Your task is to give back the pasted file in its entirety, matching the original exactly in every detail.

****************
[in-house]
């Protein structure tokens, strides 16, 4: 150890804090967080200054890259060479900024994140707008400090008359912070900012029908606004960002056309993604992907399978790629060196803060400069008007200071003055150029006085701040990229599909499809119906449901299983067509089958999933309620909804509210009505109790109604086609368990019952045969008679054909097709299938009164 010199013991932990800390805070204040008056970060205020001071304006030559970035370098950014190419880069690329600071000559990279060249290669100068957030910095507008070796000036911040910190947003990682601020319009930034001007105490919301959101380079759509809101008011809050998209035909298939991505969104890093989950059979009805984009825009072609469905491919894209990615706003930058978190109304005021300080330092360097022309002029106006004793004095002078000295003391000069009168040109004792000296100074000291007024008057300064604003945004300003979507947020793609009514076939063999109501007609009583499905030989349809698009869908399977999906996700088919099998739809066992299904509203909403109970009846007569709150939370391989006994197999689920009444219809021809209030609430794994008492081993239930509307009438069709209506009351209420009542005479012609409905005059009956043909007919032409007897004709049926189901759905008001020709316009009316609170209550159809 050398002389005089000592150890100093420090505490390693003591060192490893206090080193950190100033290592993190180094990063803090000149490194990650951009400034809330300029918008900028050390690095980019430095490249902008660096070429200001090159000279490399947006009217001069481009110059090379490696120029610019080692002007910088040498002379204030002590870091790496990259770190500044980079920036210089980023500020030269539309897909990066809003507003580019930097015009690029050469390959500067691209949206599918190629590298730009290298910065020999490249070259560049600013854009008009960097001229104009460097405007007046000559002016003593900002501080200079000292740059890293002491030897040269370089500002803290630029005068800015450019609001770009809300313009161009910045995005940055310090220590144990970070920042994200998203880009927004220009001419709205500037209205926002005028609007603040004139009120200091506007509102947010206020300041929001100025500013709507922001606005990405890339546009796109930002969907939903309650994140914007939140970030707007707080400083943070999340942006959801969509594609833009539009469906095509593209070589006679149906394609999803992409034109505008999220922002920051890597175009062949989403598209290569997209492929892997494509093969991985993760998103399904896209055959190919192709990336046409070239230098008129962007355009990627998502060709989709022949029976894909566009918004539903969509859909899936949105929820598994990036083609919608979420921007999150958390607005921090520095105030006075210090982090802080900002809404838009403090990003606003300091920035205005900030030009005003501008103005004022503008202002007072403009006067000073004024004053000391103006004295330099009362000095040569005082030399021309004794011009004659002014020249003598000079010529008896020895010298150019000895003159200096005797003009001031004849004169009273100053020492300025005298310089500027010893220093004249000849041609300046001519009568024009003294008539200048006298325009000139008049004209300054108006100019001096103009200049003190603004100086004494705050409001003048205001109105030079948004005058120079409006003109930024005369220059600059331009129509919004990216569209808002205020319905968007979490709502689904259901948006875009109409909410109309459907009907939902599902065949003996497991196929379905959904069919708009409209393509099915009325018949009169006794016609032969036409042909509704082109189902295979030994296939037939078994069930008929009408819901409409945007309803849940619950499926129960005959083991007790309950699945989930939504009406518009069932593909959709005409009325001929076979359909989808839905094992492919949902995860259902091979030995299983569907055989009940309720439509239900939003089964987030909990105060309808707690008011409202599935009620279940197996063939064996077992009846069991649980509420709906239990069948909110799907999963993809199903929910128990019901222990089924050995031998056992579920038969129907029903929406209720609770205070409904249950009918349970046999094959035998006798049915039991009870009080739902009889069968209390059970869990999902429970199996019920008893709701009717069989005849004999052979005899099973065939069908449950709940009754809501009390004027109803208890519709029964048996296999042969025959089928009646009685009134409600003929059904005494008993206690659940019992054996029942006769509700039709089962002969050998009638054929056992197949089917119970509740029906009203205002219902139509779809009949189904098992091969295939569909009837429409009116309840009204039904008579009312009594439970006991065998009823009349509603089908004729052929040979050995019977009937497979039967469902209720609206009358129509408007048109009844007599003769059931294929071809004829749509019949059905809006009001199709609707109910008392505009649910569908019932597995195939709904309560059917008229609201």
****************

[in-house]
């Protein structure tokens, strides 16, 4: 150890804090967080200054890259060479900024994140707008400090008359912070900012029908606004960002056309993604992907399978790629060196803060400069008007200071003055150029006085701040990229599909499809119906449901299983067509089958999933309620909804509210009505109790109604086609368990019952045969008679054909097709299938009164 010199013991932990800390805070204040008056970060205020001071304006030559970035370098950014190419880069690329600071000559990279060249290669100068957030910095507008070796000036911040910190947003990682601020319009930034001007105490919301959101380079759509809101008011809050998209035909298939991505969104890093989950059979009805984009825009072609469905491919894209990615706003930058978190109304005021300080330092360097022309002029106006004793004095002078000295003391000069009168040109004792000296100074000291007024008057300064604003945004300003979507947020793609009514076939063999109501007609009583499905030989349809698009869908399977999906996700088919099998739809066992299904509203909403109970009846007569709150939370391989006994197999689920009444219809021809209030609430794994008492081993239930509307009438069709209506009351209420009542005479012609409905005059009956043909007919032409007897004709049926189901759905008001020709316009009316609170209550159809 050398002389005089000592150890100093420090505490390693003591060192490893206090080193950190100033290592993190180094990063803090000149490194990650951009400034809330300029918008900028050390690095980019430095490249902008660096070429200001090159000279490399947006009217001069481009110059090379490696120029610019080692002007910088040498002379204030002590870091790496990259770190500044980079920036210089980023500020030269539309897909990066809003507003580019930097015009690029050469390959500067691209949206599918190629590298730009290298910065020999490249070259560049600013854009008009960097001229104009460097405007007046000559002016003593900002501080200079000292740059890293002491030897040269370089500002803290630029005068800015450019609001770009809300313009161009910045995005940055310090220590144990970070920042994200998203880009927004220009001419709205500037209205926002005028609007603040004139009120200091506007509102947010206020300041929001100025500013709507922001606005990405890339546009796109930002969907939903309650994140914007939140970030707007707080400083943070999340942006959801969509594609833009539009469906095509593209070589006679149906394609999803992409034109505008999220922002920051890597175009062949989403598209290569997209492929892997494509093969991985993760998103399904896209055959190919192709990336046409070239230098008129962007355009990627998502060709989709022949029976894909566009918004539903969509859909899936949105929820598994990036083609919608979420921007999150958390607005921090520095105030006075210090982090802080900002809404838009403090990003606003300091920035205005900030030009005003501008103005004022503008202002007072403009006067000073004024004053000391103006004295330099009362000095040569005082030399021309004794011009004659002014020249003598000079010529008896020895010298150019000895003159200096005797003009001031004849004169009273100053020492300025005298310089500027010893220093004249000849041609300046001519009568024009003294008539200048006298325009000139008049004209300054108006100019001096103009200049003190603004100086004494705050409001003048205001109105030079948004005058120079409006003109930024005369220059600059331009129509919004990216569209808002205020319905968007979490709502689904259901948006875009109409909410109309459907009907939902599902065949003996497991196929379905959904069919708009409209393509099915009325018949009169006794016609032969036409042909509704082109189902295979030994296939037939078994069930008929009408819901409409945007309803849940619950499926129960005959083991007790309950699945989930939504009406518009069932593909959709005409009325001929076979359909989808839905094992492919949902995860259902091979030995299983569907055989009940309720439509239900939003089964987030909990105060309808707690008011409202599935009620279940197996063939064996077992009846069991649980509420709906239990069948909110799907999963993809199903929910128990019901222990089924050995031998056992579920038969129907029903929406209720609770205070409904249950009918349970046999094959035998006798049915039991009870009080739902009889069968209390059970869990999902429970199996019920008893709701009717069989005849004999052979005899099973065939069908449950709940009754809501009390004027109803208890519709029964048996296999042969025959089928009646009685009134409600003929059904005494008993206690659940019992054996029942006769509700039709089962002969050998009638054929056992197949089917119970509740029906009203205002219902139509779809009949189904098992091969295939569909009837429409009116309840009204039904008579009312009594439970006991065998009823009349509603089908004729052929040979050995019977009937497979039967469902209720609206009358129509408007048109009844007599003769059931294929071809004829749509019949059905809006009001199709609707109910008392505009649910569908019932597995195939709904309560059917008229609201």